How Algorithms Are Shaping Our Lives
Lawrence Gussman Professor Emeritus of Computer Science, Columbia University
1:00-2:00pm Thursday, 17 October 2019, ITE 104, UMBC
Dr. Aho will explain what algorithms are and how they have evolved over several millennia. Algorithms are now shaping all aspects of our lives from healthcare to jobs to entertainment. Good algorithms can enrich our lives and unfortunately, bad algorithms can wreak havoc. An important societal question concerning algorithms arises. Should we regulate algorithms so they don’t totally distort our lives, and if so, how should we do it? The fundamental nature of algorithms makes this an unusually difficult challenge.
Alfred Aho joined the Department of Computer Science at Columbia in 1995 and served as Chair of the department from 1995 to 1997, and again in the spring of 2003. He has a B.A.Sc. in Engineering Physics from the University of Toronto and a Ph.D. in Electrical Engineering/Computer Science from Princeton University.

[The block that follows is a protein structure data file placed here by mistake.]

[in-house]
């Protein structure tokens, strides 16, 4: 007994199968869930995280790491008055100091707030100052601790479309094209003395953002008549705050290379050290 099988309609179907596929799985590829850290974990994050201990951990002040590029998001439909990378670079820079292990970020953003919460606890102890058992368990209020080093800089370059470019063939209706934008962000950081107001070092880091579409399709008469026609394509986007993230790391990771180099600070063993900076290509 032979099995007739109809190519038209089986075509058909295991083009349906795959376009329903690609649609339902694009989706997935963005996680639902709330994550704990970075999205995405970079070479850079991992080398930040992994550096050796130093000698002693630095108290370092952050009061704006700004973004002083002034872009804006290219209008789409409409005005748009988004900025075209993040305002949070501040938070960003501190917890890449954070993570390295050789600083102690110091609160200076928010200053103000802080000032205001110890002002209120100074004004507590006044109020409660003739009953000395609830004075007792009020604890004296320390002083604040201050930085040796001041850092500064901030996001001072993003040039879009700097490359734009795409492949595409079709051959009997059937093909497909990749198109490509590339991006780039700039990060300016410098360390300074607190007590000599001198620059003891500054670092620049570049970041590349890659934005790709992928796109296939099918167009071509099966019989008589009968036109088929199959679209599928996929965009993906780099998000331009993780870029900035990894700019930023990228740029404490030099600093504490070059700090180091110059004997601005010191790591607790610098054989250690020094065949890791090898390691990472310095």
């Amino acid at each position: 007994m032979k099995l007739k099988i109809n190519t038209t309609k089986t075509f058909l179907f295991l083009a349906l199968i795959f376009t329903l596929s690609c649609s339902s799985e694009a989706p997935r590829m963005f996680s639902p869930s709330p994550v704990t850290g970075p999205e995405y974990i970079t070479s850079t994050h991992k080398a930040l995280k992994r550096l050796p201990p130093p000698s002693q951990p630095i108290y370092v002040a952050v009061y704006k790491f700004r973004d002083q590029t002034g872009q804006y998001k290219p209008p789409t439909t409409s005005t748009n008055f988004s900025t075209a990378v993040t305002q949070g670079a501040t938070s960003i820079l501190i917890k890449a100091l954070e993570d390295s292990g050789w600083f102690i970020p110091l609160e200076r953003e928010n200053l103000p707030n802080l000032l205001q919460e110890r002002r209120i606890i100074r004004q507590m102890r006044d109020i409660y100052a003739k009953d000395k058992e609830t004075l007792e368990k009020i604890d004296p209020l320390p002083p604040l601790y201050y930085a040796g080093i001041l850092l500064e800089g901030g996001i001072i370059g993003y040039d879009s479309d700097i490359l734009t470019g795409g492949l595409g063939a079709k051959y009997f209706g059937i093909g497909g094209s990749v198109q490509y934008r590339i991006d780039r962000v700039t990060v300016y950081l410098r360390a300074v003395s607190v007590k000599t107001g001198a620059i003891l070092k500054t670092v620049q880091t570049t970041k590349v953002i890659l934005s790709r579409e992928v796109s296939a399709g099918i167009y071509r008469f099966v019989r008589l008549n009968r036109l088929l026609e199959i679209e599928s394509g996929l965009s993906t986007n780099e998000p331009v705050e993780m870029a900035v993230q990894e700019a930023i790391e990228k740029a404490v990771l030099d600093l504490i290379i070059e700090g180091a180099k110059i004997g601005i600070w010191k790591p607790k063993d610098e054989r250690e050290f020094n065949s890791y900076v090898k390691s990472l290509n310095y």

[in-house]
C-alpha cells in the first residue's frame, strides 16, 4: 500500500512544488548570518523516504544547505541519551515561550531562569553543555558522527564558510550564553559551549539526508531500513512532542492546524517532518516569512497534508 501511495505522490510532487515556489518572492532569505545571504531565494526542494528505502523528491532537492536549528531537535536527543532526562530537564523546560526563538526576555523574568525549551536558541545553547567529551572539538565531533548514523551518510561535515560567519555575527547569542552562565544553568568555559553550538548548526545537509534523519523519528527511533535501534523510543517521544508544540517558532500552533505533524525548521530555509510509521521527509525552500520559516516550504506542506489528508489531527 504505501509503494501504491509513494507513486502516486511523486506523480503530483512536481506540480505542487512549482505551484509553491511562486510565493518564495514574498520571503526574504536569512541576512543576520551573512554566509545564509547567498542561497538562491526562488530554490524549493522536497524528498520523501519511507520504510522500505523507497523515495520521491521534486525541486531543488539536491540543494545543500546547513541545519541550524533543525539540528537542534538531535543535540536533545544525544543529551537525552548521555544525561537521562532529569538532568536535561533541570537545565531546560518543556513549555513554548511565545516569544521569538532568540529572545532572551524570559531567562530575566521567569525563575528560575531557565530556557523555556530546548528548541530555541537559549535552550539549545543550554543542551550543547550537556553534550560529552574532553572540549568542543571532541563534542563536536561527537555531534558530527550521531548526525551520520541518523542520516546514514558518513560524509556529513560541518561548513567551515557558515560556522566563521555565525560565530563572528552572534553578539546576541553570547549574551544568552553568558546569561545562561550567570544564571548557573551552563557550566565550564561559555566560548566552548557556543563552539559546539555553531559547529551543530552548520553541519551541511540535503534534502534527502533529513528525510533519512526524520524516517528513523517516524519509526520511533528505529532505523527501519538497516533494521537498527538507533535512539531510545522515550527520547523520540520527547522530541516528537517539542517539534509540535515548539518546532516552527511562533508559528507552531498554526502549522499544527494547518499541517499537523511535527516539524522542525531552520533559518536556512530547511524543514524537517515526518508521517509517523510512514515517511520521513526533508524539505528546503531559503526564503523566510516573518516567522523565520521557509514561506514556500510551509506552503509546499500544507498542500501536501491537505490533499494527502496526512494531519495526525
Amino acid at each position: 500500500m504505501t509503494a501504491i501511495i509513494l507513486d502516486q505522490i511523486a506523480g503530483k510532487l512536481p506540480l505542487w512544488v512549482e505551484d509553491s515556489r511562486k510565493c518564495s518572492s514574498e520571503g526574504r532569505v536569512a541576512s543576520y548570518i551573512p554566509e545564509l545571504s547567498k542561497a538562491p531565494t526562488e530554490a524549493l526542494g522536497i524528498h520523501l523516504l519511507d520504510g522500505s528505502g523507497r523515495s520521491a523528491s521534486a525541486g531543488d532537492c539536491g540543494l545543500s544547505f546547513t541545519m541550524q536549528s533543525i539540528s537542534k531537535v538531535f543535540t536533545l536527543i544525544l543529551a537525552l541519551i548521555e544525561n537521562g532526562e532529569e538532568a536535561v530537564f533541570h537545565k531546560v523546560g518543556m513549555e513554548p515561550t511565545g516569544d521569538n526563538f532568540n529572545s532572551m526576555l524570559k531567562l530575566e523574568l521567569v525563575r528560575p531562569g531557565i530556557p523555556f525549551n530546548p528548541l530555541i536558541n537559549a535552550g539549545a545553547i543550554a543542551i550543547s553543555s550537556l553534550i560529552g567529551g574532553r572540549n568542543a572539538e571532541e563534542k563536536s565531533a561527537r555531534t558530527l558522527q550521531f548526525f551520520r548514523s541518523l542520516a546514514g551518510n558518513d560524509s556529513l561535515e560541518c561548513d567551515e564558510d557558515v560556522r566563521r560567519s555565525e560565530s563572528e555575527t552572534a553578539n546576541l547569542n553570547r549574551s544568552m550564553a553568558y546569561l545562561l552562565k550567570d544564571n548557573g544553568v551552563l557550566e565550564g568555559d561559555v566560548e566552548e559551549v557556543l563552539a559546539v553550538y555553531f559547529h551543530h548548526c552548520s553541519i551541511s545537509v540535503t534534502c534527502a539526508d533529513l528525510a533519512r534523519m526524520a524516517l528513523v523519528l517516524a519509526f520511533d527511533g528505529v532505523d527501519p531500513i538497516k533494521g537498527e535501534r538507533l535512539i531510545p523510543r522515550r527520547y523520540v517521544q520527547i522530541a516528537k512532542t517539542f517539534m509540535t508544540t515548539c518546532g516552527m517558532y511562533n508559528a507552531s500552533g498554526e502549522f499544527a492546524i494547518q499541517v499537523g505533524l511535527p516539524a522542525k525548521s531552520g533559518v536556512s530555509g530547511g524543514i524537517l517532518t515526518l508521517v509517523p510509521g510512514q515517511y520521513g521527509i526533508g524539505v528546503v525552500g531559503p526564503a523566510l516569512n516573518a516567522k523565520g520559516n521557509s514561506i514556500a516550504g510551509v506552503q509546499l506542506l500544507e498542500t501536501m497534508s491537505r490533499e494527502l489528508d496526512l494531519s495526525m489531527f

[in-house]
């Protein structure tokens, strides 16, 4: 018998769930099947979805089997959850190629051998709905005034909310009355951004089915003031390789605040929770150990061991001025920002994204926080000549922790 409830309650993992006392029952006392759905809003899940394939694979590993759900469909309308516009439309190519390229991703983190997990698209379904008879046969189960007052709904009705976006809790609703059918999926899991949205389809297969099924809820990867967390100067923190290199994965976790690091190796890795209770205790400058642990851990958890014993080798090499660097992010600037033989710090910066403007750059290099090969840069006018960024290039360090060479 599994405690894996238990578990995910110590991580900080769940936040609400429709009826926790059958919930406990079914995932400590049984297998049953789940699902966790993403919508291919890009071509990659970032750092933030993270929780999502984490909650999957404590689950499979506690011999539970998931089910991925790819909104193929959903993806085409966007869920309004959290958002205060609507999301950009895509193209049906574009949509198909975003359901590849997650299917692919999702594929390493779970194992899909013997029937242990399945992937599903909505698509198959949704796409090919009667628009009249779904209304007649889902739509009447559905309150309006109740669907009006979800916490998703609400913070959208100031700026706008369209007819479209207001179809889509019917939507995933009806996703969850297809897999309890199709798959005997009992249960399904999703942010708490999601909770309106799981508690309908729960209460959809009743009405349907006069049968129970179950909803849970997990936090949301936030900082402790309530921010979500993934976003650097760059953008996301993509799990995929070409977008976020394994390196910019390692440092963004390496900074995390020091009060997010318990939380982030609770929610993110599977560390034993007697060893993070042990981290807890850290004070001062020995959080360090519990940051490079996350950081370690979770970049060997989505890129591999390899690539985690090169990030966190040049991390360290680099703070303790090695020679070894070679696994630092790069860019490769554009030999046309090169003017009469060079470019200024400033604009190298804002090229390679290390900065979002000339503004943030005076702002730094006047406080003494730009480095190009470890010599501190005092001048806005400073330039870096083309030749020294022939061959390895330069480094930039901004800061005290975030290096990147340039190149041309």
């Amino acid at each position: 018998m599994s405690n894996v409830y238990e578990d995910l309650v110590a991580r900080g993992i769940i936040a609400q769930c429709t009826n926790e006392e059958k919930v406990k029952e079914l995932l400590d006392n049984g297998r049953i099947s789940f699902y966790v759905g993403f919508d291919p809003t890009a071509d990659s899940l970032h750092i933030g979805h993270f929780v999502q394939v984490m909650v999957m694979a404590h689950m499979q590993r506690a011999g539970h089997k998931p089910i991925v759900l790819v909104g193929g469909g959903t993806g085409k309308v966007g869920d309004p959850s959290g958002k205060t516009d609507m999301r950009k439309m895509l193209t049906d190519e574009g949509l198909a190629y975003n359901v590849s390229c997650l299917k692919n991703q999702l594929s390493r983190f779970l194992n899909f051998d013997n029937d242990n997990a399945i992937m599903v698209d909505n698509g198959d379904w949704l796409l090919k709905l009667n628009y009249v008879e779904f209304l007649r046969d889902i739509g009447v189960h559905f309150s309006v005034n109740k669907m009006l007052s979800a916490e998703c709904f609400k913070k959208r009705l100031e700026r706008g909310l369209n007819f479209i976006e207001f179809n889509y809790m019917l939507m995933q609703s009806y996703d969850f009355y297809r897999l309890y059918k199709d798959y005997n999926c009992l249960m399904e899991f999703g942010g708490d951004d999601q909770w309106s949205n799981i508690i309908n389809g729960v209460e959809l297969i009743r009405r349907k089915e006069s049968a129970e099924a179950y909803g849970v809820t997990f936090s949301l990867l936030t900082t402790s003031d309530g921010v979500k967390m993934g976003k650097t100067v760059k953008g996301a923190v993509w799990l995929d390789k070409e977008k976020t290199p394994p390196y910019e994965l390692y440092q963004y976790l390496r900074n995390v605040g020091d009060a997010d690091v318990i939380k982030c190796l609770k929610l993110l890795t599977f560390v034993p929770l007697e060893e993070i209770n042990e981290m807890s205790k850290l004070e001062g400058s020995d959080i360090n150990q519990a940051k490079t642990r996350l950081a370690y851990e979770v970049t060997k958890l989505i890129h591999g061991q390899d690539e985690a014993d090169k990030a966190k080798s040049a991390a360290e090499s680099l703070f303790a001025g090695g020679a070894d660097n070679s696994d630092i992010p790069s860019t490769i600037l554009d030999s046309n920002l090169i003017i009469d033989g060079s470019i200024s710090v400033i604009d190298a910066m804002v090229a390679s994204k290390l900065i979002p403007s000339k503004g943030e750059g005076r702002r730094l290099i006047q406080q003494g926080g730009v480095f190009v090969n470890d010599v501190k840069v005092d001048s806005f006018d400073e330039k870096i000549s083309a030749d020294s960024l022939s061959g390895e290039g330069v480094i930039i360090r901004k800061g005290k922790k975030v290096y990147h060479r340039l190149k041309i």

Professor Aho won the Great Teacher Award for 2003 from the Society of Columbia Graduates. In 2014 he was again recognized for teaching excellence by winning the Distinguished Faculty Teaching Award from the Columbia Engineering Alumni Association. He has received the IEEE John von Neumann Medal and is a Member of the U.S. National Academy of Engineering and of the American Academy of Arts and Sciences. He is a Fellow of the Royal Society of Canada. He shared the 2017 C&C prize with John Hopcroft and Jeff Ullman. He has received honorary doctorates from the Universities of Helsinki, Toronto and Waterloo, and is a Fellow of the American Association for the Advancement of Science, ACM, Bell Labs, and IEEE.
Professor Aho is a co-inventor of AWK, a widely used pattern-matching language. He also wrote the initial versions of the UNIX string pattern-matching utilities egrep and fgrep; fgrep was the first widely used implementation of what is now called the Aho-Corasick algorithm. His research interests include programming languages, compilers, algorithms, software engineering, and quantum computation.